Friday, August 26, 2011

The Value of Volunteers

Volunteers at Fort Hunter Mansion & Park

V is for village, Vinette, Venango, value and volunteer. Volunteers and value go together when you refer to the incredible crew of volunteers in the Section of Archaeology at The State Museum. Our dedicated crew ranges in age from sixteen to sixty plus and bring a wide array of skills with them. We currently have fifteen volunteers that assist us in the lab area of the Section and an additional twenty some volunteers for our field excavations and public programs.

Charlie helping with our public archaeology program at Fort Hunter

Volunteers contributed just less than nine-hundred and fifty hours to the Section for the period of January thru June 30th of this year. Put that in terms of a 7.5 hour day and you have 127 days of labor. We have a very small staff here and this contribution to our program is amazing. Volunteers help with recording site bags/tags, sorting artifacts, washing artifacts, labeling, data entry, mapping and the list goes on and on.
Clydene and Merikay, two of our expert labelers

They help us organize the file documentation for archaeological projects, scan slides and photographs into digital formats, rehouse collections into archivally stable materials, organize the many manuscripts and reports generated with archaeological investigations and generally help in whatever task we need. These are all projects that occur in the lab, we still have the volunteers that help us with programming and field work.

Lindsey in the lab carefully labeling artifacts

In the field our volunteers have shown us the merits of shop vac’s on cleaning up units for photographs, provided survey skills, taken photographs, skillfully drawn and recorded profiles and features. Our volunteers bring such enthusiasm to the shaker screens that we are assured that every artifact will be scoped out and recovered.

Some of our enthusiastic screeners
        Brad's smile says it all

They are careful and thorough at excavating archaeological sites and often offer a different perspective when we are attempting to identify artifacts. Their wide array of skill sets come from their diverse life experiences. We can count retired school teachers, engineering technicians, office managers, secretaries, and students in our circle of volunteers.
Charlie with a rehousing project

Andi lending a hand in the field
Sheila mapping our excavation at Fort Hunter in CAD

We often encounter folks that say they always wanted to be an archaeologist, but never had the opportunity. We encourage them to come visit us at our public excavation at Fort Hunter or come into our lab and spend some time with us. This is how many of our volunteers have come to us. Many folks that thought they would like archaeology found out that they didn’t like the tedious, less glamorous tasks that come with the profession. We have been fortunate to have a core group of dedicated volunteers that have seen us through a building move, multiple personnel changes, and several computer upgrades. Our newest volunteer has just been with us a few weeks and our longest term is sixteen years. Pretty impressive! Please join us this week in recognizing and celebrating the letter V and our Valuable Volunteers.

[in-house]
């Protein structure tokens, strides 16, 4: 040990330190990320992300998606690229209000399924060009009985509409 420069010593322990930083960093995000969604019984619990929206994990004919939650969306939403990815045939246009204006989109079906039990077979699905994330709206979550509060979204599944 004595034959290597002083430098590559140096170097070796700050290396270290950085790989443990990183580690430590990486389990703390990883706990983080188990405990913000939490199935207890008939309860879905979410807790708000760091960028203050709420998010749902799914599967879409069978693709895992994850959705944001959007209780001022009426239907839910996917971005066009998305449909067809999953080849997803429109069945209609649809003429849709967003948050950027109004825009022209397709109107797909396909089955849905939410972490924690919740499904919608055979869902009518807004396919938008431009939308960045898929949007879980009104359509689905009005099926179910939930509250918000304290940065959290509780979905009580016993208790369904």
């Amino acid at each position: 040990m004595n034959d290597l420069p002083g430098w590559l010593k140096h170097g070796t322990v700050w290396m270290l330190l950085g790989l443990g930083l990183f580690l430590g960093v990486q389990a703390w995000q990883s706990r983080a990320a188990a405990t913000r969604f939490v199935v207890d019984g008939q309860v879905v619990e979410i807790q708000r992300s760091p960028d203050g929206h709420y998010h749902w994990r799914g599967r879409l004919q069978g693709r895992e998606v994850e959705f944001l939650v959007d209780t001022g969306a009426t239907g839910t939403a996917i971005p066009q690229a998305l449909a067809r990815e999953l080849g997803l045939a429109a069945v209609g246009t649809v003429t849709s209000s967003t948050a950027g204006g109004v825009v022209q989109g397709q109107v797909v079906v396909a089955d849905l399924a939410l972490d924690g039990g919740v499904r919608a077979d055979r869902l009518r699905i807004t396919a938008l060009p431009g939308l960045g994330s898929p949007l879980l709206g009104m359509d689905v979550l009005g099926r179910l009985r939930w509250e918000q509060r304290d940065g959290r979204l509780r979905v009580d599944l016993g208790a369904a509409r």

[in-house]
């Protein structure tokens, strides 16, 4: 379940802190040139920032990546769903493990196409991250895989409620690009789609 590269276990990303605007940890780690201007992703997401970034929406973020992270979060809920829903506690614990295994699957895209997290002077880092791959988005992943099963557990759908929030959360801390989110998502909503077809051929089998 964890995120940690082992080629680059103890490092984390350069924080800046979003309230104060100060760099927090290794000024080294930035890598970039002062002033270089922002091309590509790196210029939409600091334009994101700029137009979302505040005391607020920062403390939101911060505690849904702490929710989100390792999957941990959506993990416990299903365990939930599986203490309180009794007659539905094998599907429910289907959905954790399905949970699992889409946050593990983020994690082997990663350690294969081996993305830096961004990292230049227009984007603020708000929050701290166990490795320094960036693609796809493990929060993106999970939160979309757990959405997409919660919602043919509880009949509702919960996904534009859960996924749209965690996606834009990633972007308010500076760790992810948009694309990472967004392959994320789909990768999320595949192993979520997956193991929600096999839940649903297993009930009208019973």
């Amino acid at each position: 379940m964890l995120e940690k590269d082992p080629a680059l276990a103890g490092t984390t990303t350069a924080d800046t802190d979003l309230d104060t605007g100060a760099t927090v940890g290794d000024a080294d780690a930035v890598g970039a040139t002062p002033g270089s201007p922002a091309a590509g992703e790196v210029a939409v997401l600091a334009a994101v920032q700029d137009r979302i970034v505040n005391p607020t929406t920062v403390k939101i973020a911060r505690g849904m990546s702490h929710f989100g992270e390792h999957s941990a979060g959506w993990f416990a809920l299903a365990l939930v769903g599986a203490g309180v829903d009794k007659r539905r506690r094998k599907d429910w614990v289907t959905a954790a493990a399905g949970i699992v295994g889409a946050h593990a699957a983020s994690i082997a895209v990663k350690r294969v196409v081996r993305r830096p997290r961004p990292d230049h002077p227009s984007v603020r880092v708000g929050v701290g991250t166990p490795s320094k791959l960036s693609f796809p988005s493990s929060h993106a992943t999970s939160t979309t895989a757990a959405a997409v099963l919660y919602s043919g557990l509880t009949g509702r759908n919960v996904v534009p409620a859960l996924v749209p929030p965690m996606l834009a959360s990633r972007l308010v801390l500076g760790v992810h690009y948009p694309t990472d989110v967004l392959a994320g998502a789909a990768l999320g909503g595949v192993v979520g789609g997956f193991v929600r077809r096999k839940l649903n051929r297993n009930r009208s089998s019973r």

Thanks to all of our Volunteers!

                        The following is a partial list of our many dedicated volunteers

        Merikay             Lindsey            Dana            Barry                 Jake

         Andi                 Ande                Jerry              Joel                 Kathy

        Toni                  Sid                   Kim               Shellie              Taylor

        Clydene            Melanie            Parker            Becky            William

       Stephanie          Jeanne               Steve             Marlee             Dave

          Brad              Harmony           Addison         Mary Pat          Phil

         Charlie              Greg                   Aaron            Les                  Robert

        Sheila               Wes                   Michelle         Scott                Elizabeth

For more information, visit or the Hall of Anthropology and Archaeology at The State Museum of Pennsylvania .

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